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Middle Bit: UI researcher receives $18M grant to study Huntington’s disease

Dr. Peggy Nopoulos, psychiatry, a neurology and pediatrics at the University of Iowa Carver College of Medicine, has received a five-year, $18 million grant to expand a decade-long study on brain development in children at risk for developing Huntington’s disease.

Over the last decade, Dr. Nopoulos and her lab have been looking into the gene that causes Huntington’s disease. The original study was funded in 2009 and brought more than 300 participants from across the country to University of Iowa Hospitals & Clinics for genetic testing and evaluations of brain structure and function. Researchers were able to look at how the brain grows and develops in children who have the gene expansion compared to those with a normal range of DNA repeats.

“Since this was the only study of its kind, this renewal will help us repeat the study with a larger sample size and continue to evaluate the beginnings of the disease process,” Dr. Nopoulous said in a news release.

The newly-funded project, named the Children to Adult Neurodevelopment in Gene-Expanded Huntington’s Disease (ChANGE-HD), aims to expand the size and scope of the original study with four additional sites. The age range will expand to include participants up to the age of 30.

Dr. Nopoulos is the principal investigator for the new grant, awarded by the National Institute of Neurological Disorders and Stroke. Other members of the UI team involved in the work are Amy Conrad, Dr. Eric Epping, Tim Koscik, Dr. Doug Langbehn, David Moser and Ellen van der Plas.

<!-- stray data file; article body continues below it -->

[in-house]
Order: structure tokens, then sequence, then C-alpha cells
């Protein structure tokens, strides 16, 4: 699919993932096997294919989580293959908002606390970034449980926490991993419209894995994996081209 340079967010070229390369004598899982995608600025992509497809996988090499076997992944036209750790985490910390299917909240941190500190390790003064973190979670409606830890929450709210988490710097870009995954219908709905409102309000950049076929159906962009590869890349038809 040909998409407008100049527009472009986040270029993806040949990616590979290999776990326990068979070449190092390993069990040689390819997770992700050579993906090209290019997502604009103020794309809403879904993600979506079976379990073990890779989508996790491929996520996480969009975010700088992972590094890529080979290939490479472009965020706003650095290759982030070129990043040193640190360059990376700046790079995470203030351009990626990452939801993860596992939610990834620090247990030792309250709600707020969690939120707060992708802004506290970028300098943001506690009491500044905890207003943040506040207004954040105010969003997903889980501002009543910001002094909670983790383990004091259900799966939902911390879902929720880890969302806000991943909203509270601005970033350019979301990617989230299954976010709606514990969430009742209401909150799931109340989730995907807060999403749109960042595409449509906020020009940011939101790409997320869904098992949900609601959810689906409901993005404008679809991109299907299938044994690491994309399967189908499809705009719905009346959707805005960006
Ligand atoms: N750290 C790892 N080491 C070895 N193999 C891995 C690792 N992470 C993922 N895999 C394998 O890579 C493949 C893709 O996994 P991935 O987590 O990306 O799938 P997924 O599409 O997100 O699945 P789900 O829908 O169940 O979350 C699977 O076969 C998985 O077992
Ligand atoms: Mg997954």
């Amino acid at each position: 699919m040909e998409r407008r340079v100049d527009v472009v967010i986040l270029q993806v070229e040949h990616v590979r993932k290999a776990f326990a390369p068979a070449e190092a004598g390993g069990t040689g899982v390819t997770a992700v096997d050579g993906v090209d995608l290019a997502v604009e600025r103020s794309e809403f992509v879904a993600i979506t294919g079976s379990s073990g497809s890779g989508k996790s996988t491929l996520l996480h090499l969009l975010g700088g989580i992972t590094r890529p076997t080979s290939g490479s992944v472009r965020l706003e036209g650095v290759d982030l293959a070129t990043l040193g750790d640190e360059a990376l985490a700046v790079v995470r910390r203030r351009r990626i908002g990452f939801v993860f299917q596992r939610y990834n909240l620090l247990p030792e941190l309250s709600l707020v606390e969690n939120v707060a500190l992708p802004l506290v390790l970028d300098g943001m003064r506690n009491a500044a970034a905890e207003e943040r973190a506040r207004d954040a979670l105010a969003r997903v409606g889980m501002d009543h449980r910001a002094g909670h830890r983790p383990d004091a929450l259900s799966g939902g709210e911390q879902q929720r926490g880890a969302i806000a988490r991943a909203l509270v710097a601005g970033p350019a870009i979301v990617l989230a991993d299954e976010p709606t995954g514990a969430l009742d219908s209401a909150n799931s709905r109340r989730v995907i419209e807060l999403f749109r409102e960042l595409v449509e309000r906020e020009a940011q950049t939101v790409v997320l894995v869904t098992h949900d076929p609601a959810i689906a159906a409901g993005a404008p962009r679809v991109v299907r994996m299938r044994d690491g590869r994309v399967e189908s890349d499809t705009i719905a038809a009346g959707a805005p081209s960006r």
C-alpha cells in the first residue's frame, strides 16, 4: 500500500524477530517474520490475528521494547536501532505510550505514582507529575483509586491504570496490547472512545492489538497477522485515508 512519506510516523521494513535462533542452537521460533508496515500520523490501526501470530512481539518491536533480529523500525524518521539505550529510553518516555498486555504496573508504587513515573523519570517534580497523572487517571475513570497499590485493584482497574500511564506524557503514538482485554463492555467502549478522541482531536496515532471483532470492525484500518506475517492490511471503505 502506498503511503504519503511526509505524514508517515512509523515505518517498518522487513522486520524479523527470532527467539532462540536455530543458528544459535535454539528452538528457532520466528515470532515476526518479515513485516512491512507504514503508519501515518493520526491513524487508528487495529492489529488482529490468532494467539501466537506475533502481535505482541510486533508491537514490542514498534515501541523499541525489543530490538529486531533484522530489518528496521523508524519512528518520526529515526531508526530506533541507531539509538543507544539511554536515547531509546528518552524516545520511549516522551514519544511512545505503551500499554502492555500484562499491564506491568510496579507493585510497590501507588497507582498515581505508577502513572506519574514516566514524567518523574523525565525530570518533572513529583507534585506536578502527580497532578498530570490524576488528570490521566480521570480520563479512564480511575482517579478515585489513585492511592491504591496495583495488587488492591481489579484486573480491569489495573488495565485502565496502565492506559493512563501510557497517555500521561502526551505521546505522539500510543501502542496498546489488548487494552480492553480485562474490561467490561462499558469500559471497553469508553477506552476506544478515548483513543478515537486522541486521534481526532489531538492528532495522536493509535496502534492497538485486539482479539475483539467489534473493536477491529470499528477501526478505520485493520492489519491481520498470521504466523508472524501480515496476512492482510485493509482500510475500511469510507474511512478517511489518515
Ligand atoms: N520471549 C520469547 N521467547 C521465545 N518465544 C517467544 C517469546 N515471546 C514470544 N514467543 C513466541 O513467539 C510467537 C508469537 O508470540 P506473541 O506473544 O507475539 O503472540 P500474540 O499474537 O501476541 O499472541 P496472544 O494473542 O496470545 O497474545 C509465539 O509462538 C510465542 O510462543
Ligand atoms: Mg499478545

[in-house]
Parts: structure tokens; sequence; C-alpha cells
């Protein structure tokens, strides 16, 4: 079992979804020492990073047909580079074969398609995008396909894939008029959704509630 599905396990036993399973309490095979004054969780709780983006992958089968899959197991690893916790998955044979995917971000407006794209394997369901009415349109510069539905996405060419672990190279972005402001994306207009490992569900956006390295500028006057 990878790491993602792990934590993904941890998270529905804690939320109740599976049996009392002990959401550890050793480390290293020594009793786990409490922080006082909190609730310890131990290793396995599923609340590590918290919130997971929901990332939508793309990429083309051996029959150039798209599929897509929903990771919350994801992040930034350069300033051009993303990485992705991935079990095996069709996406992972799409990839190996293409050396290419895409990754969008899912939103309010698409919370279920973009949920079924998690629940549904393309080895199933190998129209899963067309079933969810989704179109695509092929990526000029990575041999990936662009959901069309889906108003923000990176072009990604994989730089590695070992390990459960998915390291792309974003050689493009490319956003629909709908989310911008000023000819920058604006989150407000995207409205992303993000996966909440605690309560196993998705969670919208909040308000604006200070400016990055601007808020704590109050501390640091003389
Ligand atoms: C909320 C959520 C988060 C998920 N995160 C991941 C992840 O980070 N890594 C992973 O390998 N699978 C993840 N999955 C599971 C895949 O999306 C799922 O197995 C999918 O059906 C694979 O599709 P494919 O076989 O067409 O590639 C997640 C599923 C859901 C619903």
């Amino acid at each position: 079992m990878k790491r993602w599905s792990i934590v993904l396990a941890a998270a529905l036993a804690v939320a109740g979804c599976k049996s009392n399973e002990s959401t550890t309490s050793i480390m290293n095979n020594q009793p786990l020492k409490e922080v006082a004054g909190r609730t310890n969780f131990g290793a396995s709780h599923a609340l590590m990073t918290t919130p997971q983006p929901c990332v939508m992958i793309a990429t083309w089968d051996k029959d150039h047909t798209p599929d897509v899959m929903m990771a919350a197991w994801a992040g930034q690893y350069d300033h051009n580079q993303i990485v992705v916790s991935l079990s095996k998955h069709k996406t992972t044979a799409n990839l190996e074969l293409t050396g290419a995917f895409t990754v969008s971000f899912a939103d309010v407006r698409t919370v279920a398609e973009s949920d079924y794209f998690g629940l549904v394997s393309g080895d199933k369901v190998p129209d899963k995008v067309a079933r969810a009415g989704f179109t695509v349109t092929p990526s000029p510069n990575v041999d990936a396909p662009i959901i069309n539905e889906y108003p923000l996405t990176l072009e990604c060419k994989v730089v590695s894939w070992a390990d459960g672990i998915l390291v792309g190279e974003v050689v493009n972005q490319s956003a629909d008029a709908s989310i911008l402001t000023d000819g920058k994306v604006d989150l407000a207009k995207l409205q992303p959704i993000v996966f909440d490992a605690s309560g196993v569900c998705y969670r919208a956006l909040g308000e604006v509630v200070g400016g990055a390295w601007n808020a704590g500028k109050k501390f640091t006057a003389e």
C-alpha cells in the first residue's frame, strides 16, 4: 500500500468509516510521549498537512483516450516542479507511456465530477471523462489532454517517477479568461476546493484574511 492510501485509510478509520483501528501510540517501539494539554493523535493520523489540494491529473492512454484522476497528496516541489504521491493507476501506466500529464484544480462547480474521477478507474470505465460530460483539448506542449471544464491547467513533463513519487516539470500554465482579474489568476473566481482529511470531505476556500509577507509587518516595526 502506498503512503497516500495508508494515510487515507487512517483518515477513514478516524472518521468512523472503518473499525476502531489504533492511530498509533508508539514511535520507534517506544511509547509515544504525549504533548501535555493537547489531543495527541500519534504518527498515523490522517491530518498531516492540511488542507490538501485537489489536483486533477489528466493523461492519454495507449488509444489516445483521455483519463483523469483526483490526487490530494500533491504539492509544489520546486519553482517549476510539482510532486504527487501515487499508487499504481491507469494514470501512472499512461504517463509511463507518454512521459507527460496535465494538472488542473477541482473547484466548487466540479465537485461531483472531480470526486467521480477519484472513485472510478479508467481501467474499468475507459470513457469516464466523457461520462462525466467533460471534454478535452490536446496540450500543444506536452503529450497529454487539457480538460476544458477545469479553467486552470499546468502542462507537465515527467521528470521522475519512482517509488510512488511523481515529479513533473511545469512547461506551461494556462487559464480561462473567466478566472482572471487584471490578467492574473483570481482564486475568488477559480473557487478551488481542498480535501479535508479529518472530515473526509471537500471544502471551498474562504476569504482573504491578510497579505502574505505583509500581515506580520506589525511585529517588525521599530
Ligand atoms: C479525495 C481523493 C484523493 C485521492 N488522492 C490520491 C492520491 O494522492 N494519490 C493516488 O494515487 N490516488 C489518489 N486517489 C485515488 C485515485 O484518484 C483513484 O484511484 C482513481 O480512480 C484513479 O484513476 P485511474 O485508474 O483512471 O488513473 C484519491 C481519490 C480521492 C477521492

IDx forms new executive team

Coralville-based IDx Technologies is shuffling its executive leadership team as it works to accelerate product development and scale its operations to accommodate increased market adoption of IDx-DR, its FDA-authorized autonomous AI system that detects a leading cause of blindness. Founder and CEO Dr. Michael Abramoff will succeed Gary Seamans as executive chairman, while John Bertrand will succeed Dr. Abramoff as CEO, the company announced this week. 

Additional executive changes include the appointment of Seth Rainford as president and COO, and Danika Simonson to the newly created role of chief of staff. Mr. Bertrand brings a decade of health care technology experience to IDx, holding a variety of executive roles at Madison, Wisconsin-based Epic Systems, the creator of electronic medical record software. He most recently served as executive in residence at 8VC, a leading Silicon Valley venture capital firm focused on health care technology. 

“John is an amazing person who is deeply passionate about autonomous AI’s promise to lower cost, improve quality and increase access,” Dr. Abramoff said in a statement. “He is determined to radically transform health care delivery and has a proven track record of successfully executing go-to-market strategy and accelerating growth at numerous companies, which is exactly what we need as market demand rapidly increases.” 

IDx last week announced that its IDx-DR system will be used at CarePortMD retail health clinics located within the Albertsons grocery store chain. IDx-DR uses AI to identify patients with diabetic retinopathy and macular edema, common complications of diabetes and a leading cause of blindness. In July, the American Medical Association established a new billing code for automated point-of-care retinal imaging, speeding adoption of the company’s groundbreaking system.

Cedar Rapids funeral equipment company wins innovation award 

A Cedar Rapids-based company has won second place in the National Funeral Directors Association’s annual Innovation Awards for its lightweight stair climbing system known as “The Stepper.”